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Wednesday, November 02, 2016

Towards a privacy framework for India in the age of the internet

by Vrinda Bhandari and Renuka Sane.

The Supreme Court order during the Aadhaar hearings in August 2015, that raised the question of whether privacy is even a fundamental right under Part III of the Indian Constitution, brought the debate on the right to privacy at the forefront in India. More recently, the Laksh Vir Singh Yadav v UOI case pending in front of the Delhi High Court has led to discussion on the merits and demerits of the right to be forgotten. The Delhi High Court, has in this case, reportedly asked the Centre and Google on whether the right to privacy includes the right to delink irrelevant information from the internet.

What separates these two cases is the different nature of the parties involved. The first is largely related to the dangers of unfettered surveillance by the State. The second is related to the immense power wielded by private actors such as Google and Facebook in the new-age digital economy. What is common between the two, however, is that they open up the question on the right of privacy of personal information.

How should we think about the right to privacy? Who do we need privacy from? What are the consequences of inadequate privacy protections? What principles should underlie a privacy law? A lot of work has been done on the examination of the state of law of privacy in India (CRID, 2006; CIS, 2011; Justice Shah Report, 2012). In a recent paper, Towards a privacy framework for India in the age of the internet, we contribute to the debate on privacy in India in two ways. First, we conceptualise the right to privacy in the context of the State and private actors in the age of the internet and big data. Second, using globally accepted privacy principles, we propose a privacy framework on the basis of which to evaluate any future privacy law.

Privacy from whom and why?

Privacy from the state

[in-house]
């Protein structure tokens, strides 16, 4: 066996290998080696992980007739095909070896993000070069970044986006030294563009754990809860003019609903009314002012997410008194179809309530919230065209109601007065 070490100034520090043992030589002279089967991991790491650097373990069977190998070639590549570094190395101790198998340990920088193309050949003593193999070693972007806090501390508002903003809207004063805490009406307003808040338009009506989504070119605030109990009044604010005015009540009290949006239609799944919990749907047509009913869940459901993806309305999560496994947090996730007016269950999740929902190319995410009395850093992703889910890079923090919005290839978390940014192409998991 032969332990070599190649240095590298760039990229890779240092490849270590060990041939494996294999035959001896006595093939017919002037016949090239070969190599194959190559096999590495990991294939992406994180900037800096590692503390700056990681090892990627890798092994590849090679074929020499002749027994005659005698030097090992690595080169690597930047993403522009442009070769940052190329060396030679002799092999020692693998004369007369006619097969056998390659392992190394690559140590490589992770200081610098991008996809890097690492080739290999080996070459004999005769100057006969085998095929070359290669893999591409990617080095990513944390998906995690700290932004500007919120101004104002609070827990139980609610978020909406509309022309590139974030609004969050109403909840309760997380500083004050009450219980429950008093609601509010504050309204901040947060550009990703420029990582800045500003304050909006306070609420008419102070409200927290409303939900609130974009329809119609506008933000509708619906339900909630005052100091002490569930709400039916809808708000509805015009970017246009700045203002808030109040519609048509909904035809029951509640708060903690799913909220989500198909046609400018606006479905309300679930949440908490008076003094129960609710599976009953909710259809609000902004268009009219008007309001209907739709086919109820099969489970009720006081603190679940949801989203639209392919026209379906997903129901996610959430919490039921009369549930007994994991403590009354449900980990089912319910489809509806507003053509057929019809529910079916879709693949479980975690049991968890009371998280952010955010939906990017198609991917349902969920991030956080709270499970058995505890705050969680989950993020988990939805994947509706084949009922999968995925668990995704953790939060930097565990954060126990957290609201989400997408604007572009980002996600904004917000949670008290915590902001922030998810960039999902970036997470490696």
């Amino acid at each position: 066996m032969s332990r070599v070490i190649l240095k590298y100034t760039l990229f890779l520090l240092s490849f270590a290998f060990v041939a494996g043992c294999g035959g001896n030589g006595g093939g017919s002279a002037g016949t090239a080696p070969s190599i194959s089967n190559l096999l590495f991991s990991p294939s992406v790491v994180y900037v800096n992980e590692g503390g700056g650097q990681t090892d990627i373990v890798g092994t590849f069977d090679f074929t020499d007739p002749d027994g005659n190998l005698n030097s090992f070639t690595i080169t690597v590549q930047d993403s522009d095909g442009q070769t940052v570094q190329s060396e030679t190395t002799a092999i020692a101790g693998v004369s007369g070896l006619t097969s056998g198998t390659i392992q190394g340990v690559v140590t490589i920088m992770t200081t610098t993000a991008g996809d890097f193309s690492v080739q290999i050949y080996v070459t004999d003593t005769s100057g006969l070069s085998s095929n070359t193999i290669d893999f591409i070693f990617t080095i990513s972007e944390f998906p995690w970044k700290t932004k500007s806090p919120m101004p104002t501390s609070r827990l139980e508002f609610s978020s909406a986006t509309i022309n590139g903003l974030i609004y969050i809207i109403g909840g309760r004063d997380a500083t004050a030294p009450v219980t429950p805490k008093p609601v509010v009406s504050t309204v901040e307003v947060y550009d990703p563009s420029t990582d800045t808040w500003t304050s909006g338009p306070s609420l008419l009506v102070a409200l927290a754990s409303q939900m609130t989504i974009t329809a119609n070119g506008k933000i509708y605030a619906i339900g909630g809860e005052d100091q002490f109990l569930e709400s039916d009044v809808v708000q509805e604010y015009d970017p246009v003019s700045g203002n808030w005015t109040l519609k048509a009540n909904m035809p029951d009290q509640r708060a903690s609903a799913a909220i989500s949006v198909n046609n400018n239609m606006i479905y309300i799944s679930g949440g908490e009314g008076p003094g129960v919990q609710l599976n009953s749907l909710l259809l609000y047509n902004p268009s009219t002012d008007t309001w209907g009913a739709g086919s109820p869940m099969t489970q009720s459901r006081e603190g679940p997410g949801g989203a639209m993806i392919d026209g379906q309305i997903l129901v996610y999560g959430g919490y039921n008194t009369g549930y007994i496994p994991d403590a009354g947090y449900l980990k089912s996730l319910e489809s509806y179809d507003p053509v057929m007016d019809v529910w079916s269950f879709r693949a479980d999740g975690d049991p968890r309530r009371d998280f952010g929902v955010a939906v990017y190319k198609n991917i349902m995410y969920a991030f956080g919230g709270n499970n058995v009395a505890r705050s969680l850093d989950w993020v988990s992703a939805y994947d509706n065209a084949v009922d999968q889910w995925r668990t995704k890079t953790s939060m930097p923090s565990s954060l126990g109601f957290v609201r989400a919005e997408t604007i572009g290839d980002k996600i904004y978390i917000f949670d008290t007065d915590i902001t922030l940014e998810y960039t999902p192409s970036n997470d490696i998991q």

Traditionally, we thought of privacy as privacy from surveillance by the State. Governments' wield enormous influence and have coercive powers including those related to law enforcement and criminal justice. This made citizens wary about the invasion of their privacy by the State.

The government's surveillance capabilities have vastly improved over the last couple of decades. The emergence of new technologies comes with the possibility of misuse, especially considering the relatively low level of effective oversight and awareness about such programmes. The right of privacy against the State is thus premised on the idea of personal freedom in a liberal democracy, and primarily focused on surveillance and information gathering.

Privacy from private actors

Private actors were never really the focus of the privacy debate. This has, however, changed with the rise of big-data and of global corporations such as Google, Facebook, and Amazon, whose business model relies on the collection, storage, and use of customer data. It has also been aided by the increasing popularity of social media, which encourages people to share more information about themselves.

The right to privacy against private actors is founded on principles of contract law, most prominently involving notice and consent. It is focused on the collection, storage, processing, transfer, and use of personal data of customers for business purpose.

Would simple disclosure policies be enough to prevent any privacy violation? We think, not. This is because of what is seen as a privacy paradox, where users profess to, and are indeed, concerned about their right to privacy, but their behaviour does not reflect their apprehensions. In fact, very often, not only do individuals fail to understand the fine print of privacy policies, we see that individuals often view such policies as guarantees of data protection, instead of liability disclaimers for firms.